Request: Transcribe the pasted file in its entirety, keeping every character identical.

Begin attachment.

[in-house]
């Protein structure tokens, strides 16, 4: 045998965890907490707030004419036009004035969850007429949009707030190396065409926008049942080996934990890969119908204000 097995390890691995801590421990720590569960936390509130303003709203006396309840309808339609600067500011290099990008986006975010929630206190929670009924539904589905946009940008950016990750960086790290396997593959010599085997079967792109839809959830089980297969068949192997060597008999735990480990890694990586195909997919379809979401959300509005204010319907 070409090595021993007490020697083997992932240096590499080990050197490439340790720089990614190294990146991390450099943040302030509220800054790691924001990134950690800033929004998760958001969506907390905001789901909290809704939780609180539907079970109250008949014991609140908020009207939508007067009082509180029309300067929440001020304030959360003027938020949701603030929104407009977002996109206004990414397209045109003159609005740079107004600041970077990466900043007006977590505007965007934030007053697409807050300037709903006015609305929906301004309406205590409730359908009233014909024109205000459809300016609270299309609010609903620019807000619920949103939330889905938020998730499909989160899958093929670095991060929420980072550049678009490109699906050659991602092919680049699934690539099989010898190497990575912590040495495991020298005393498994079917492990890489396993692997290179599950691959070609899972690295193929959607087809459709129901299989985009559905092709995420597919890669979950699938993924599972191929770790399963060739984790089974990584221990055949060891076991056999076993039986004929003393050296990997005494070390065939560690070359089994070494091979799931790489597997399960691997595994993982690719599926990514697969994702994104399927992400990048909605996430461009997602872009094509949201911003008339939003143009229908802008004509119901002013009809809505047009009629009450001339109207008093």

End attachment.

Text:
[in-house]
């Protein structure tokens, strides 16, 4: 045998965890907490707030004419036009004035969850007429949009707030190396065409926008049942080996934990890969119908204000 097995390890691995801590421990720590569960936390509130303003709203006396309840309808339609600067500011290099990008986006975010929630206190929670009924539904589905946009940008950016990750960086790290396997593959010599085997079967792109839809959830089980297969068949192997060597008999735990480990890694990586195909997919379809979401959300509005204010319907 070409090595021993007490020697083997992932240096590499080990050197490439340790720089990614190294990146991390450099943040302030509220800054790691924001990134950690800033929004998760958001969506907390905001789901909290809704939780609180539907079970109250008949014991609140908020009207939508007067009082509180029309300067929440001020304030959360003027938020949701603030929104407009977002996109206004990414397209045109003159609005740079107004600041970077990466900043007006977590505007965007934030007053697409807050300037709903006015609305929906301004309406205590409730359908009233014909024109205000459809300016609270299309609010609903620019807000619920949103939330889905938020998730499909989160899958093929670095991060929420980072550049678009490109699906050659991602092919680049699934690539099989010898190497990575912590040495495991020298005393498994079917492990890489396993692997290179599950691959070609899972690295193929959607087809459709129901299989985009559905092709995420597919890669979950699938993924599972191929770790399963060739984790089974990584221990055949060891076991056999076993039986004929003393050296990997005494070390065939560690070359089994070494091979799931790489597997399960691997595994993982690719599926990514697969994702994104399927992400990048909605996430461009997602872009094509949201911003008339939003143009229908802008004509119901002013009809809505047009009629009450001339109207008093």